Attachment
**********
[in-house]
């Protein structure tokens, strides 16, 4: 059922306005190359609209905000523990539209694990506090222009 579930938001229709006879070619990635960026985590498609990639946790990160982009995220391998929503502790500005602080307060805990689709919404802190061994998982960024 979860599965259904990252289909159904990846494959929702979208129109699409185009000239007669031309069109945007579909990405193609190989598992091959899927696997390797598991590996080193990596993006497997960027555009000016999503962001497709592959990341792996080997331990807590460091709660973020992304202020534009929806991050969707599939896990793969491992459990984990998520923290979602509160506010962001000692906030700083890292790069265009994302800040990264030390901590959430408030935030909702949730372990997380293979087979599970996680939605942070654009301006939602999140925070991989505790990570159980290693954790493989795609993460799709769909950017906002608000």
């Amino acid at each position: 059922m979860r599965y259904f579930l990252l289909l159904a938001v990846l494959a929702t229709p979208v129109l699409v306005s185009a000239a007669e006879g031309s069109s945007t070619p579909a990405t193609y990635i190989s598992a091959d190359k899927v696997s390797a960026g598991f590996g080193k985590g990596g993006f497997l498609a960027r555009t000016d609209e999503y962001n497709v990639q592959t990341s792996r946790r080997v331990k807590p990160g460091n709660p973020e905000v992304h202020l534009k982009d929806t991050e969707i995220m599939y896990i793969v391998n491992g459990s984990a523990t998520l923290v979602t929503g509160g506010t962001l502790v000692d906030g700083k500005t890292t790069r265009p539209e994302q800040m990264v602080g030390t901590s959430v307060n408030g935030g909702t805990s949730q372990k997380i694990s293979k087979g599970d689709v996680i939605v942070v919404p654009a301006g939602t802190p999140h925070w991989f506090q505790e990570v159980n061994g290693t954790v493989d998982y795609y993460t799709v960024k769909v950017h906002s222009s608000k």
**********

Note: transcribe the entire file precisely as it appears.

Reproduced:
[in-house]
């Protein structure tokens, strides 16, 4: 059922306005190359609209905000523990539209694990506090222009 579930938001229709006879070619990635960026985590498609990639946790990160982009995220391998929503502790500005602080307060805990689709919404802190061994998982960024 979860599965259904990252289909159904990846494959929702979208129109699409185009000239007669031309069109945007579909990405193609190989598992091959899927696997390797598991590996080193990596993006497997960027555009000016999503962001497709592959990341792996080997331990807590460091709660973020992304202020534009929806991050969707599939896990793969491992459990984990998520923290979602509160506010962001000692906030700083890292790069265009994302800040990264030390901590959430408030935030909702949730372990997380293979087979599970996680939605942070654009301006939602999140925070991989505790990570159980290693954790493989795609993460799709769909950017906002608000």
């Amino acid at each position: 059922m979860r599965y259904f579930l990252l289909l159904a938001v990846l494959a929702t229709p979208v129109l699409v306005s185009a000239a007669e006879g031309s069109s945007t070619p579909a990405t193609y990635i190989s598992a091959d190359k899927v696997s390797a960026g598991f590996g080193k985590g990596g993006f497997l498609a960027r555009t000016d609209e999503y962001n497709v990639q592959t990341s792996r946790r080997v331990k807590p990160g460091n709660p973020e905000v992304h202020l534009k982009d929806t991050e969707i995220m599939y896990i793969v391998n491992g459990s984990a523990t998520l923290v979602t929503g509160g506010t962001l502790v000692d906030g700083k500005t890292t790069r265009p539209e994302q800040m990264v602080g030390t901590s959430v307060n408030g935030g909702t805990s949730q372990k997380i694990s293979k087979g599970d689709v996680i939605v942070v919404p654009a301006g939602t802190p999140h925070w991989f506090q505790e990570v159980n061994g290693t954790v493989d998982y795609y993460t799709v960024k769909v950017h906002s222009s608000k």